The drug industry is clearly out of favor, with many stocks in bear markets. The one-year and two-year charts comparing the S&P 500 with major biotech, big pharma and generic drug ETFs show the horrendous price action of all three drug sectors.
The following charts compare the S&P 500 with iShares Nasdaq Biotechnology (NASDAQ:IBB), Market Vectors Generic Drugs (NASDAQ:GNRX), and PowerShares Dynamic Pharmaceuticals ETF (NYSEARCA:PJP). (GNRX was launched on Jan. 12, 2016.)
Here are one-year and two-year charts of several individual companies in the biotech, generic and big pharma sectors, including three companies on Morningstar's 5-Star list, Valeant Pharmaceuticals (NYSE:VRX), Akorn Inc. (NASDAQ:AKRX) and Biomarin Pharmaceuticals (NASDAQ:BMRN).
Value investors see many drug company stocks as compelling buys. These companies have approved products, sales, profits and are trading at lower than ever P/E ratios.
Morningstar has been adding some of these stocks to its 5-Star (highest rated) buy list. Recent additions are stocks that have dropped in price enough to offer significant upside to Morningstar's proprietary "fair value" estimates.
Here is Morningstar's complete list of 5-star companies, as of Jan. 20, 2017.
Morningstar's 5-Star Rated Drug Companies
- Akorn Inc.
- Biomarin Pharmaceuticals
- Intercept Pharmaceuticals (NASDAQ:ICPT)
- Roche Holdings (OTCQX:RHHBY)
- Valeant Pharmaceuticals
Morningstar's appraisals includes "Moat" ratings which measure the extent to which a firm is protected from new competition. The "Uncertainty Index" reflects how much confidence Morningstar has in its own estimates. Higher certainty and wider moat values are both positive attributes.
Morningstar feels that many biotechs and generic drug companies stocks are currently trading at or near bargain prices (4 or 5 Star ratings) and look very tempting on a backward-looking basis.
We agree that many drug stocks look like bargains and we previously entered a few positions, e.g. TEVA and NVO. However, we have not been adding to our drug stocks positions lately.
With many drug companies making their debuts on the Morningstar 5-Star list, why aren't we more enthusiastic? In short, we are considering a slew of negative factors which may kick in very soon.
Pricing Pressure, Earnings Reductions and P/E Contraction
Over the past decade many drug companies racked up EPS growth through regular and significant price increases. Political pressure to restrain these price hikes, or even roll them back, has resulted in lower than projected earnings, lower estimates for growth, and P/E compression from historical levels.
Pharma stocks are unlikely to repeat the record of the dot.com era where stocks shed huge amounts over multi-year periods, sometimes on the road to bankruptcy. For the most part, we are not worried about that. However, we expect the stock prices of drug companies to settle in new, lower trading ranges.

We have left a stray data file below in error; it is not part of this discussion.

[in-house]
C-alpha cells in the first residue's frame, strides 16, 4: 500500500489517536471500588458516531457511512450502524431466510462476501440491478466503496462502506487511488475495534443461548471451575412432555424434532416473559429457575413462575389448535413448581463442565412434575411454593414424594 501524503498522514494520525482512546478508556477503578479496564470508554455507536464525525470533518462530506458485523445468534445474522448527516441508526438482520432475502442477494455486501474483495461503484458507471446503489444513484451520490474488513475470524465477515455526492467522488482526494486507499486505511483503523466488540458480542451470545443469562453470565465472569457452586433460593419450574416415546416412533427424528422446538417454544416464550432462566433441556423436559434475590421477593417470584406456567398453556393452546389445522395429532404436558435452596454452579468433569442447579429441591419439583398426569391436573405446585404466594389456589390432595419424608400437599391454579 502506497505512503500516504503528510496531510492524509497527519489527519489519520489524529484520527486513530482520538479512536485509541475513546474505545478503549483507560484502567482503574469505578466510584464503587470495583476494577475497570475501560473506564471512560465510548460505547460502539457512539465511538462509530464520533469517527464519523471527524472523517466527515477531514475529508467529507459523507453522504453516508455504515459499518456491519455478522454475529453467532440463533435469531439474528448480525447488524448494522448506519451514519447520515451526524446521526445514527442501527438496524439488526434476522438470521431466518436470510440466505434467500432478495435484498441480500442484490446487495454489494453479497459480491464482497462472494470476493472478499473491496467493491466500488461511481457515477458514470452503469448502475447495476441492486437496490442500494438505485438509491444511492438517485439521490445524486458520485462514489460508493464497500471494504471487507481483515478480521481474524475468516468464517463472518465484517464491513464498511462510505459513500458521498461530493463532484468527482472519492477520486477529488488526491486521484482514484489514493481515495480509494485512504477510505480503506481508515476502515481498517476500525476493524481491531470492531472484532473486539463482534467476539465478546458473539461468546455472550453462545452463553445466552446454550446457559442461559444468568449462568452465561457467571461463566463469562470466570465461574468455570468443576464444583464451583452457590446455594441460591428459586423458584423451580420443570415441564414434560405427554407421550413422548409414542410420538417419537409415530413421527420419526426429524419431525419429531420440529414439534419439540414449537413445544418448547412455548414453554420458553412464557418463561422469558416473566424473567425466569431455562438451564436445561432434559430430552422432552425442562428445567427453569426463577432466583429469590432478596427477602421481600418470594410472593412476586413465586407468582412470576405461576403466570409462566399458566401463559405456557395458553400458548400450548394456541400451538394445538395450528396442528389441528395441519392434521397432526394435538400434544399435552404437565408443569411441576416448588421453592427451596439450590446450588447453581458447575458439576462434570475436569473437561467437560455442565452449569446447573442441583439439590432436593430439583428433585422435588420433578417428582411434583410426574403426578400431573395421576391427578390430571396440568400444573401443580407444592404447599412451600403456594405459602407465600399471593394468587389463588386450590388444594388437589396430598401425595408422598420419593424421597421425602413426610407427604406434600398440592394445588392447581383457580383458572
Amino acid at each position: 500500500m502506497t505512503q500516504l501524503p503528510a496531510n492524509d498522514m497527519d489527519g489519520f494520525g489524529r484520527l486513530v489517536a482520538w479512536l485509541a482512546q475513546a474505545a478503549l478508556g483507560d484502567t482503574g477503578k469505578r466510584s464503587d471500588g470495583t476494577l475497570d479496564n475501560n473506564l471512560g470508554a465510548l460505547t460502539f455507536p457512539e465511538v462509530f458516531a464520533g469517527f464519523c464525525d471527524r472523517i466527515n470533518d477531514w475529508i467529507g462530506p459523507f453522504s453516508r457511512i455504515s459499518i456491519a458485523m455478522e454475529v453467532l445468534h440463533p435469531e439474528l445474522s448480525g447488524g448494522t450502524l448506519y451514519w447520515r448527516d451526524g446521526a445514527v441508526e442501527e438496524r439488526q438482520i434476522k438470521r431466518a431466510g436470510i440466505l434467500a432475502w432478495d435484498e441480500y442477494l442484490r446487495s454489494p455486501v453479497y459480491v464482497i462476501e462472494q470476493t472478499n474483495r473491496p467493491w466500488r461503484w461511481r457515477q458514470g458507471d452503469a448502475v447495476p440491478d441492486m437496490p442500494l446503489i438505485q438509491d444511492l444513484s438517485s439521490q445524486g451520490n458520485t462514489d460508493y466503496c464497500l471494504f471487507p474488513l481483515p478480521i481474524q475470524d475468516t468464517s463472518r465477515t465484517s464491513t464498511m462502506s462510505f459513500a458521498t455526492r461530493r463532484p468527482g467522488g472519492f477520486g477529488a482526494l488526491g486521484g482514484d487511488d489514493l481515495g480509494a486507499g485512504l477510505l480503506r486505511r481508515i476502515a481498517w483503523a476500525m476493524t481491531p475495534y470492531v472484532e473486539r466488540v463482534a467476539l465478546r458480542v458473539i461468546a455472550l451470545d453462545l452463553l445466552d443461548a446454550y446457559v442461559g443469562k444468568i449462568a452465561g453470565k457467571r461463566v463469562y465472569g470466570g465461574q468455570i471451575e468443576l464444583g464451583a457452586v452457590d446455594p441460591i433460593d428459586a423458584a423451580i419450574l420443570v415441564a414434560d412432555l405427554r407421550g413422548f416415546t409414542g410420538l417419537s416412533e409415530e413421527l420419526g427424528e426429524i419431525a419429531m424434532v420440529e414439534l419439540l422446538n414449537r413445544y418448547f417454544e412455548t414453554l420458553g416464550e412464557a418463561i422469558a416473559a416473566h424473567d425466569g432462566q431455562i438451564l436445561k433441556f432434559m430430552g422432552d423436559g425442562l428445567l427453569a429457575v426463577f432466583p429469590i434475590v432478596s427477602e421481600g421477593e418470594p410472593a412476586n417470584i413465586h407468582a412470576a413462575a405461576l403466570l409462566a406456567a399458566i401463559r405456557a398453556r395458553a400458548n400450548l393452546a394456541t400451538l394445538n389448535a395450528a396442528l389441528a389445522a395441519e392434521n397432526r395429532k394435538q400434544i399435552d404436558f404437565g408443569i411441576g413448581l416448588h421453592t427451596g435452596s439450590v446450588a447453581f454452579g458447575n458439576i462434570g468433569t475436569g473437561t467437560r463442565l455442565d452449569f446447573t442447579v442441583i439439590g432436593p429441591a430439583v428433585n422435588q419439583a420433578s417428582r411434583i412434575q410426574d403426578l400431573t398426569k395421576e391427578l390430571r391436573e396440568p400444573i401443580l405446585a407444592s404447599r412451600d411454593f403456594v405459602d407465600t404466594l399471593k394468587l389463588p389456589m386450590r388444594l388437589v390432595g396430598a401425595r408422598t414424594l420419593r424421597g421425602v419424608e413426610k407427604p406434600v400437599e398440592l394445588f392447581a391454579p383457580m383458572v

The biggest threat is the potential for the government to begin allowing, and implementing, negotiated drug prices for Medicare and Medicaid.
Earnings would get hit. Stock prices would almost certainly fall further. Under that scenario, historical P/Es may not be seen again, especially for companies selling off-patent drugs. Pricing power is a huge swing factor. If companies can't raise prices, growth may decline. P/Es will expand as the "E" part of the equation decreases.
When earnings falls, "P"s have to come down to maintain the same P/E ratio. But old P/E ratios may not even be justified. Pharma shares are cheap now because the future is unknown and the political environment is so unpredictable.
That is why we have scaled back our enthusiasm for drug stocks. We're hesitant to put new money into this sector.
We own small positions in a few biotech, generic and pharma companies. Our holdings include:
- Novo Nordisk
- Teva Pharmaceuticals
- Exelixis (NASDAQ:EXEL)
We have not sold but are also not adding to these positions. Fundamentally, we'd like to see more clarity about earnings expectations. Technically, we'd like to see some signs of reversals. Neither has occurred yet. There have been few signs of a rebound in this group.
Gilead (NASDAQ:GILD) is an example of a possible value trap. Many of Gilead's drugs sell for thousands of dollars per course of treatment. That makes GILD especially vulnerable to drug pricing pressure. Morningstar awards the stock four stars (out of 5) and calls fair value as $98. The good news is that GILD, at its Jan. 20, 2017 price of $71, looks cheap. It is down from an all-time high of $123.40.
The bad news is that it might still drift lower if things play out badly on pricing.
Morningstar gives TEVA four stars and calls fair value as $45. Like GILD, TEVA is cheap enough that it might rally. Its $40.5 billion purchase of Allergan's (NYSE:AGN) generic drug portfolio last year, though, might not be the bargain management thought it would be. TEVA's current market cap of $33.73 billion, including the purchased assets, is now lower than what it paid for aquiring AGN's generics business. TEVA had paid $33.43 billion in cash and approximately 100 million Teva shares, which are now worth considerably less than they were then.
We may not get back to historical P/Es for companies like GILD or TEVA anytime soon due to the current political environment.
Earnings estimates may prove optimistic and be subject to downward revision.
Pharma stocks are riskier than their present day valuations might suggest. Proceed with caution. Underweight the group.
Paul Price contributed to this report.
Disclosure: I am/we are long TEVA, NVO, EXEL.
I wrote this article myself, and it expresses my own opinions. I am not receiving compensation for it (other than from Seeking Alpha). I have no business relationship with any company whose stock is mentioned in this article.
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